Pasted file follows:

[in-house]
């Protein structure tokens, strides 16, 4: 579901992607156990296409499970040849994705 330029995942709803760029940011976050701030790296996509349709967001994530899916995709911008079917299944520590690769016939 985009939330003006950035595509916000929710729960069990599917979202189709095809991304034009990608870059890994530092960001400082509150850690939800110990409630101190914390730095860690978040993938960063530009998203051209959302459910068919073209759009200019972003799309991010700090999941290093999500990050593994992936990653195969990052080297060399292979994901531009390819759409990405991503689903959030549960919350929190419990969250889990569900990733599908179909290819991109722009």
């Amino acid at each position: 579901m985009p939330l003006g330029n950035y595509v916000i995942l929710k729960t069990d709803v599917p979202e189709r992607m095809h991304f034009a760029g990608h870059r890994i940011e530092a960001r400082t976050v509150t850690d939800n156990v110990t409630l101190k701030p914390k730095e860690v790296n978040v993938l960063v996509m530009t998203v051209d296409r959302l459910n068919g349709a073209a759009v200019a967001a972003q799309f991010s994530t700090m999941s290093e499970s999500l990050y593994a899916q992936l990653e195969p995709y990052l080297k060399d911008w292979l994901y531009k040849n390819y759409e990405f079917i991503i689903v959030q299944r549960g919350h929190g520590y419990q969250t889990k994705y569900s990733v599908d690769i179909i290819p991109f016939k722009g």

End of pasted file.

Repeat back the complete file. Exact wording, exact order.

[in-house]
């Protein structure tokens, strides 16, 4: 579901992607156990296409499970040849994705 330029995942709803760029940011976050701030790296996509349709967001994530899916995709911008079917299944520590690769016939 985009939330003006950035595509916000929710729960069990599917979202189709095809991304034009990608870059890994530092960001400082509150850690939800110990409630101190914390730095860690978040993938960063530009998203051209959302459910068919073209759009200019972003799309991010700090999941290093999500990050593994992936990653195969990052080297060399292979994901531009390819759409990405991503689903959030549960919350929190419990969250889990569900990733599908179909290819991109722009």
């Amino acid at each position: 579901m985009p939330l003006g330029n950035y595509v916000i995942l929710k729960t069990d709803v599917p979202e189709r992607m095809h991304f034009a760029g990608h870059r890994i940011e530092a960001r400082t976050v509150t850690d939800n156990v110990t409630l101190k701030p914390k730095e860690v790296n978040v993938l960063v996509m530009t998203v051209d296409r959302l459910n068919g349709a073209a759009v200019a967001a972003q799309f991010s994530t700090m999941s290093e499970s999500l990050y593994a899916q992936l990653e195969p995709y990052l080297k060399d911008w292979l994901y531009k040849n390819y759409e990405f079917i991503i689903v959030q299944r549960g919350h929190g520590y419990q969250t889990k994705y569900s990733v599908d690769i179909i290819p991109f016939k722009g």